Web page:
1. "I need a flat surface to store my craft/project on."

Bike stores have huge cardboard boxes that are strong, mostly flat, and can be easily transformed into a "drawer" for sliding under a bed. You can alter the box into two drawers or simply one large "tray" that your project can stay on and be lifted out onto a table when there is room. A little duct tape and cardboard go a long way! Visit a bike store near you today . . . they're happy to get rid of boxes.

 

 

 

2. "Craft storage systems are expensive."

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Be patient! Second hand stores often end up with storage containers that other people have tried but found not quite right for them. . . but It may be just right for you! Be willing to start with a 'less than perfect' set up. You might use glass pickle jars for awhile and then when you find something that works better, just recycle the jars and switch systems! I think it's fun to keep improving your storage so that it's effective for you but it doesn't have to be expensive. I've heard of people using an old sturdy suitcase and clear zip lock bags to contain their supplies. It keeps supplies together, contained, organized and all in one place. Why not? Find out what can work for you and go for it!

3. "I want to start and finish a project on the same day". 

Visit  SimplyKelly  here!

Visit SimplyKelly here!

That goal can be a challenge! Sounds like you may need to set aside specific time on your calendar to do that. I know some people who save their projects for when they go on holidays. If that works for you, go for it. If those types of days are hard to find on your calendar, here's another idea.

 I have a friend,  SimplyKelly who has started to make and sell watercolor paintings and art cards. She found some good quality colourful file folders that were not being used and thought that they might make good cardstock for behind the paintings. She glues the watercolors to the cardstock, then puts them under a stack of books to dry flat, then adds ink details, then signs them, takes photos and gets ready to package them up for orders and sales. Each step require separate kinds of time and energy but once put together, they make beautiful cards. If you're willing to do your projects in stages, then instead of trying to complete the whole project in one day, you could complete one or two steps one day and still have a great sense of accomplishment. 

If being creative is what you want to do but there are a few obstacles in your way . . . make yourself a cup of coffee, get comfy and do some creative researching . . . check out pinterest and search google for ideas of how other people DIY their creative endeavours or rooms and then, go for it!!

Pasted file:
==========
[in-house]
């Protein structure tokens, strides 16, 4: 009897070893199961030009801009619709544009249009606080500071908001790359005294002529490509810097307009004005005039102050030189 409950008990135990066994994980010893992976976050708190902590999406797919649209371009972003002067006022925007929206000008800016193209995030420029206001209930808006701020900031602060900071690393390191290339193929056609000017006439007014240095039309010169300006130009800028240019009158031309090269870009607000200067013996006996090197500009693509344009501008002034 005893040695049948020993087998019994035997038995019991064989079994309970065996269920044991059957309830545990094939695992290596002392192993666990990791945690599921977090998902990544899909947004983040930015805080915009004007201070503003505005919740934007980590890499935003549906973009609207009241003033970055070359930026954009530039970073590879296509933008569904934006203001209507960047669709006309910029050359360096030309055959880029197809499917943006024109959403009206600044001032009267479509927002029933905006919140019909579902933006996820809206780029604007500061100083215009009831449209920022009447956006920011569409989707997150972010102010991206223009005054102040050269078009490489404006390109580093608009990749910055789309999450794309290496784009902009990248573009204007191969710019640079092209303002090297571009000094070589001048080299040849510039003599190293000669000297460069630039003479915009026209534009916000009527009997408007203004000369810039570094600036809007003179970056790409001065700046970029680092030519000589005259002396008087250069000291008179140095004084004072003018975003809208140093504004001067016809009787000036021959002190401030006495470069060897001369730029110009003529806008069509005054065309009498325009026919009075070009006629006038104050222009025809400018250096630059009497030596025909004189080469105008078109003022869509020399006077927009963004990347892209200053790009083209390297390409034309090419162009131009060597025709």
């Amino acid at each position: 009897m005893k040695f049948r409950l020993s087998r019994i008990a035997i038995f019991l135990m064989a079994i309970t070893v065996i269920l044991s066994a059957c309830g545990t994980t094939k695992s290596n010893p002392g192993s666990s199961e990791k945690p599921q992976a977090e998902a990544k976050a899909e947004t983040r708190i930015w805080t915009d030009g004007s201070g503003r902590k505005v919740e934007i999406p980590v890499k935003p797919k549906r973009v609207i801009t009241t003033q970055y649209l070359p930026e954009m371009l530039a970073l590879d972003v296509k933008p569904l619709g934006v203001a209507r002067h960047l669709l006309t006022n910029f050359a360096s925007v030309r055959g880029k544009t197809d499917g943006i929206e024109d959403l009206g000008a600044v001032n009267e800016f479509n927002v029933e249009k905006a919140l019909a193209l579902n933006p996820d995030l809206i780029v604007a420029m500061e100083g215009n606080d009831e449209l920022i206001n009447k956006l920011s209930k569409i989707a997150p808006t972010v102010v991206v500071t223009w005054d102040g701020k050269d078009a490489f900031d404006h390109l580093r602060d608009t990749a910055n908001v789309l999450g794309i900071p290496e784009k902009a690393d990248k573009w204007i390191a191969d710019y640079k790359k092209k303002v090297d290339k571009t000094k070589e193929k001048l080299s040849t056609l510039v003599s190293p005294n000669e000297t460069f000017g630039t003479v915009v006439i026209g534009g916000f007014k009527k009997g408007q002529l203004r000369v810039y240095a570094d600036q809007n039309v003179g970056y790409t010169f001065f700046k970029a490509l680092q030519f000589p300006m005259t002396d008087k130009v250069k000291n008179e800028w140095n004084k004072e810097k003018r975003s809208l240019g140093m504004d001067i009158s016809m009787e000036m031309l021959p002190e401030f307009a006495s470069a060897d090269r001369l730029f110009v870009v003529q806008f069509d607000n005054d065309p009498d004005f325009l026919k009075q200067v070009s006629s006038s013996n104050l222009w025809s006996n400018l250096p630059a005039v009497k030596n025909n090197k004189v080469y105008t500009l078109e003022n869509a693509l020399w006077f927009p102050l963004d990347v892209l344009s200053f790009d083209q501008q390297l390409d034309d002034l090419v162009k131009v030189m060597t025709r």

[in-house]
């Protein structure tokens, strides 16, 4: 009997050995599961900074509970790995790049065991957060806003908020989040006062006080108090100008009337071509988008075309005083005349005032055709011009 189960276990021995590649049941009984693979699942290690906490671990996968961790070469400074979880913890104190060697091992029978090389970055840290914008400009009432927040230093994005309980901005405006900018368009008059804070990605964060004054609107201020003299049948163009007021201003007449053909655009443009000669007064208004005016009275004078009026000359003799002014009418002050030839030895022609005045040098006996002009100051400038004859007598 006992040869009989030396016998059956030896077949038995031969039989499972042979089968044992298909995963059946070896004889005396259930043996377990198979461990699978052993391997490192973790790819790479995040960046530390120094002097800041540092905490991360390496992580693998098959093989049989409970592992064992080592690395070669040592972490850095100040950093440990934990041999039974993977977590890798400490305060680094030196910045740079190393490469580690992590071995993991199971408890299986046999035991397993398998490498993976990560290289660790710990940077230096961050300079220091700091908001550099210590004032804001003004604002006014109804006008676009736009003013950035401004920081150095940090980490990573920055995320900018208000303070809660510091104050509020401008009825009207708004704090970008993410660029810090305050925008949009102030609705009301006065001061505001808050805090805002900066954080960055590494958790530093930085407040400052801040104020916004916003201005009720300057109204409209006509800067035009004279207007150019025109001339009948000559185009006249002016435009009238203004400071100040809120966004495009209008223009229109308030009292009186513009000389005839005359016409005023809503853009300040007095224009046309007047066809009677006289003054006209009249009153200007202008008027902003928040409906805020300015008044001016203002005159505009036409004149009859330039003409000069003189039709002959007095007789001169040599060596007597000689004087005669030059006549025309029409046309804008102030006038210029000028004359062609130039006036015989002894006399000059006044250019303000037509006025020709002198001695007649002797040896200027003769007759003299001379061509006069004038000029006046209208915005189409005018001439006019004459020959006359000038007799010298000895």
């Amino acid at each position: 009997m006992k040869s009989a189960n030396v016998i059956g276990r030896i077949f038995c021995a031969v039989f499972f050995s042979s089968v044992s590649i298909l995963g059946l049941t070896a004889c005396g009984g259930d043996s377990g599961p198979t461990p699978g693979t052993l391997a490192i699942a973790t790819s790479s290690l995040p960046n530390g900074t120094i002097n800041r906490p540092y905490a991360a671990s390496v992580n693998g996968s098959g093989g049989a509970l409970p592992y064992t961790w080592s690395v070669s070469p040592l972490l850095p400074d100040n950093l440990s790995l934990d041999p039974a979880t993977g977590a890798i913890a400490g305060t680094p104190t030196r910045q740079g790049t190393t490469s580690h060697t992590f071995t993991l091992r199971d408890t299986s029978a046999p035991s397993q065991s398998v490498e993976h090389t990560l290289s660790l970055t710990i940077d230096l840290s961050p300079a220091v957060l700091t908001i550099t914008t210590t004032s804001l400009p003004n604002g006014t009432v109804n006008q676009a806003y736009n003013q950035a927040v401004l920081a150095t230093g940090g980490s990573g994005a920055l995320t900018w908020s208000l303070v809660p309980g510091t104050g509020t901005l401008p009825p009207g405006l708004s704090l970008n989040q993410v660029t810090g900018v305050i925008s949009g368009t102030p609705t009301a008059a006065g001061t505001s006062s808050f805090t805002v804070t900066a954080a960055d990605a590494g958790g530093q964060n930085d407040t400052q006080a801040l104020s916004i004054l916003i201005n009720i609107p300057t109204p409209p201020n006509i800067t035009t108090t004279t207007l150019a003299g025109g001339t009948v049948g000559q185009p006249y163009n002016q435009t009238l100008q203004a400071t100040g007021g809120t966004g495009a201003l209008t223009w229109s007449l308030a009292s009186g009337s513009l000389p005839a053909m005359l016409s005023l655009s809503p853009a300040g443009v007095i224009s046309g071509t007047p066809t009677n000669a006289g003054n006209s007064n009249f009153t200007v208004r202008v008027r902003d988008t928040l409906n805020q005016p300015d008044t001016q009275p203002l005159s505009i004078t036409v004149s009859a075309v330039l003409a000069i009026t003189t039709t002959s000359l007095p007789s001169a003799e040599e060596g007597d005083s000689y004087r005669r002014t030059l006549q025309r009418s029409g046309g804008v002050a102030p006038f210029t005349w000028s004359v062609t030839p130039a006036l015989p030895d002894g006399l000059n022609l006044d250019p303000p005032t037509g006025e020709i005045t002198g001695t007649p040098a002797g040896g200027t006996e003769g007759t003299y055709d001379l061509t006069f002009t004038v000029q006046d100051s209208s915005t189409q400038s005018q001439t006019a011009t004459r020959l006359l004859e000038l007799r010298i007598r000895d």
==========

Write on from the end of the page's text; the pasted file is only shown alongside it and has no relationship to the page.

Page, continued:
Hobby or Business?

These past few months I've been wondering . . . if I really want to make this business boom, then I need to engage in it much more seriously. I will probably need to be willing to do at least these top 5 priorities:

1. increase the number of shops who sell my product.

2. be willing to sell in a public vendor environment (festivals, craft fairs).

3. spend more time advertising (facebook, instagram, pinterest etc.)

4. spend more time creating product.

5. eliminate other things from my to-do list to make room for this. 

 

So I had to ask myself, is this what I want? 

I decided to go back to the beginning and ask myself the question that other people ask me, "How did you get into this in the first place?"

About 5 years ago, my endometriosis and adhesions had created such a spiderweb in my abdomen that my intestines decided to stop working properly. They "froze", so to speak. So upon the advice of doctors and to avoid abdominal surgery again, which can make things worse, I started blending my food into drink form. This helped me gain the proper nutritional value I needed from food and reduced the pain of eating. It was an inconvenience, but allowed me to function well for about three more years before a medical procedure was necessary. 

During those years, since "dinner" could be swallowed in one glass size, it meant that while other people were going back for seconds, I sat there watching them eat and crunch and swallow. I got a little restless, but I didn't want to just leave and sit in another room, I wanted to engage in conversation and linger around the table with my family and friends. So, I came up with this idea: What if I had a small craft that I could hold in my hand and do at the table, that only required as much space as a placemat needed? I found a few lonely socks in my laundry room and began to create! 

It became so much fun and such a  relaxing distraction for me during tough pain times as well, that it became a part of my everyday coping strategy! 

So, back to the question . . . hobby or business? If my daily pain decreased to the point that my daily routine opened up enough to allow for more time and energy spent toward building a business then maybe I could pursue it as a bigger business. But the reality is that pain is still a part of my everyday routine. It requires time and rest and doctor appointments and exercise. 

I do have a few tourist shops in Jasper and Whistler that sell my product for me and a few more in Edmonton and Langley too. It provides just enough "demand" that a few hours per day of work can supply enough product for when they order throughout the year. Right now, based on a few hours a day, I have over 120 sock animals finished, tagged and ready for shipping as soon as the orders come in early Spring!